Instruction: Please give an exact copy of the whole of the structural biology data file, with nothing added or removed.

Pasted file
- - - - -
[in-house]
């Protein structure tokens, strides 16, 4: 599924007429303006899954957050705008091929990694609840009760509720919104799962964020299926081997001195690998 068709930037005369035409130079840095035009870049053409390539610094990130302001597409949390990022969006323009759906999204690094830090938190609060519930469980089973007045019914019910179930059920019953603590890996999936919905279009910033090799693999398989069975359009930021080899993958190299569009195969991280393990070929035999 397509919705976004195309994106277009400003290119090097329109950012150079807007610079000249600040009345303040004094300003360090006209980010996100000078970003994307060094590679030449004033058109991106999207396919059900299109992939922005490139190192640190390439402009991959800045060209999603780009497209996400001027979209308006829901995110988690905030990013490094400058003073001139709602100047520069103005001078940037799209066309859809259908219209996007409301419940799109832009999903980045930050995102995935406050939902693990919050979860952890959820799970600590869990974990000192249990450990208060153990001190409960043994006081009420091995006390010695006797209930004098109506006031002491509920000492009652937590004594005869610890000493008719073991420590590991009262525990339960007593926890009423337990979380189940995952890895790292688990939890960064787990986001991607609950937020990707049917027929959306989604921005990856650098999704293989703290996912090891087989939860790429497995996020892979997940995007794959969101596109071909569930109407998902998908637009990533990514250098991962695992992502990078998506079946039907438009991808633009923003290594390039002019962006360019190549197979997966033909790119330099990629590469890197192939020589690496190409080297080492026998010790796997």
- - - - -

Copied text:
[in-house]
């Protein structure tokens, strides 16, 4: 599924007429303006899954957050705008091929990694609840009760509720919104799962964020299926081997001195690998 068709930037005369035409130079840095035009870049053409390539610094990130302001597409949390990022969006323009759906999204690094830090938190609060519930469980089973007045019914019910179930059920019953603590890996999936919905279009910033090799693999398989069975359009930021080899993958190299569009195969991280393990070929035999 397509919705976004195309994106277009400003290119090097329109950012150079807007610079000249600040009345303040004094300003360090006209980010996100000078970003994307060094590679030449004033058109991106999207396919059900299109992939922005490139190192640190390439402009991959800045060209999603780009497209996400001027979209308006829901995110988690905030990013490094400058003073001139709602100047520069103005001078940037799209066309859809259908219209996007409301419940799109832009999903980045930050995102995935406050939902693990919050979860952890959820799970600590869990974990000192249990450990208060153990001190409960043994006081009420091995006390010695006797209930004098109506006031002491509920000492009652937590004594005869610890000493008719073991420590590991009262525990339960007593926890009423337990979380189940995952890895790292688990939890960064787990986001991607609950937020990707049917027929959306989604921005990856650098999704293989703290996912090891087989939860790429497995996020892979997940995007794959969101596109071909569930109407998902998908637009990533990514250098991962695992992502990078998506079946039907438009991808633009923003290594390039002019962006360019190549197979997966033909790119330099990629590469890197192939020589690496190409080297080492026998010790796997």